True masterpieces in art, music, film, literature, etc. all point to the spiritual. They tap us on the shoulder to remind us that we are asleep. And deep down we all know that we’re asleep. Which is why deep down we all recognize the masterpiece as a masterpiece. Masterpieces are all around us. They are not always in the museums. Museums barely recognize them anymore. Masterpieces are not jumbled words pretending to be a poem, scratched out noise pretending to be music, or fecal matter on the museum floor pretending to be fine art. It’s when the craftsman has first mastered his trade and secondly has the right combination of words, notes or paint to unlock even a small gateway to the secrets of the spirit do we find the masterpiece. This is what the ancient philosophers referred to as aesthetics. And we all know it when we see it, read it, hear it or just feel it.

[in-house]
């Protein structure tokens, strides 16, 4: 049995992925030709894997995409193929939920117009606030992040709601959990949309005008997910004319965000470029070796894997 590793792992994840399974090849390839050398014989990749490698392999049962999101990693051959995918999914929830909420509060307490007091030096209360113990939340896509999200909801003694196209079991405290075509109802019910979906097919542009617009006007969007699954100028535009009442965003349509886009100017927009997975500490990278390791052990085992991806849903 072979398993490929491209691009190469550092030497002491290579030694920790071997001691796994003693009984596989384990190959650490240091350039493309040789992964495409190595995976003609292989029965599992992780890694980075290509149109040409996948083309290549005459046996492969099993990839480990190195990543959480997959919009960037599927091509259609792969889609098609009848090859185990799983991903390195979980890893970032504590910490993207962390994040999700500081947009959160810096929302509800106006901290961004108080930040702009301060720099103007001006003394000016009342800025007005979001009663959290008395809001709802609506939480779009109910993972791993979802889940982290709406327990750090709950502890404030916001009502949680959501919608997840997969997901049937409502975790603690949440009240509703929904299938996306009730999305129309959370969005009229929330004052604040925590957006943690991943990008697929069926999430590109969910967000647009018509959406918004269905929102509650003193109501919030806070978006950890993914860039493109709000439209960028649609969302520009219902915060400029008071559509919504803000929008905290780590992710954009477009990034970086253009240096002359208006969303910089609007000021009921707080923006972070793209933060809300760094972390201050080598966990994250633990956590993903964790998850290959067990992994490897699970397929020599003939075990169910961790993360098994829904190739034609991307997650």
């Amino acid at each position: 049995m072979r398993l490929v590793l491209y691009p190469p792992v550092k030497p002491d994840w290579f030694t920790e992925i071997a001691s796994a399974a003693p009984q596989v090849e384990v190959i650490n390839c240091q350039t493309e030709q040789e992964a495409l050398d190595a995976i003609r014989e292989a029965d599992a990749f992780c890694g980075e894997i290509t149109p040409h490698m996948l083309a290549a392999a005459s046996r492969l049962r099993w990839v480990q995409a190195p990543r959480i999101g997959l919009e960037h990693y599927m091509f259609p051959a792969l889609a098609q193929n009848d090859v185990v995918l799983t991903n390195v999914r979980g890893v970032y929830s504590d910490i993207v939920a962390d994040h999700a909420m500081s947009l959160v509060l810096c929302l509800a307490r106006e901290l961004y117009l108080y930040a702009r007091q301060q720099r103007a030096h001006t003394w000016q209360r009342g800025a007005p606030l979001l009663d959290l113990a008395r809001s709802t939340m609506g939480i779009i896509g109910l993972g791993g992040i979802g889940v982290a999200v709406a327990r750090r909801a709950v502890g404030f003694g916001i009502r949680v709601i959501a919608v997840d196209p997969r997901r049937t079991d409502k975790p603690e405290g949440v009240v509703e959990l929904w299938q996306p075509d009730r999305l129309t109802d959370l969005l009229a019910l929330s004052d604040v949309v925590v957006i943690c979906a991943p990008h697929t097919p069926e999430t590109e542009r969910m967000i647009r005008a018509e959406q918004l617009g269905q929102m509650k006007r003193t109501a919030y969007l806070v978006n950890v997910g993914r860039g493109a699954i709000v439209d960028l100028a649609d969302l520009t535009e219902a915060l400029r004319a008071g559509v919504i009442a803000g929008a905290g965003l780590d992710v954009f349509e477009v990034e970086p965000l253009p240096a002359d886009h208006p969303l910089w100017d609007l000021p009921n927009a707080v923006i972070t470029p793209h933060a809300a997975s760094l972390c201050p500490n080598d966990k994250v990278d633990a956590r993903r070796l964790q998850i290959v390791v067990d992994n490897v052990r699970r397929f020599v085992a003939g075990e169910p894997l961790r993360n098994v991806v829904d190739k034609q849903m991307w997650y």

Spirituality in art, then, is perhaps more about the journey of consciousness. The resulting image may be a numinosum, that which points to the spiritual. Or, it may be a personal exercise of awareness. Maybe it can be both. It’s all a question of where we place our attention.

The work is about removing the veil of this physical reality in order to experience our true selves.

Durer's Magic Squares
oil and mixed medial on paper
28 x 30 inches, 2009

Numinosum
oil and mixed medial on canvas
60 x 90 inches, 2008

The Dreamer
oil and mixed medial on canvas
60 x 72 inches, 2008

Numinosum #3
oil and mixed medial on canvas
60 x 48 inches, 2008

Numinosum #4
oil and mixed medial on canvas
60 x 90 inches, 2008

through the veil of numinosity, stephen linsteadt

Through the Veil of Numinosity
oil and mixed medial on canvas
60 x 72 inches, 2008


ouroboros, stephen linsteadt
Tetrahedral Vector Fields





Tenth Door
oil and mixed media on canvas,
60
x 48 inches, 2007

ouroboros, stephen linsteadt
Unintelligibility








  Copyright © 2007 Stephen Linsteadt. All rights reserved.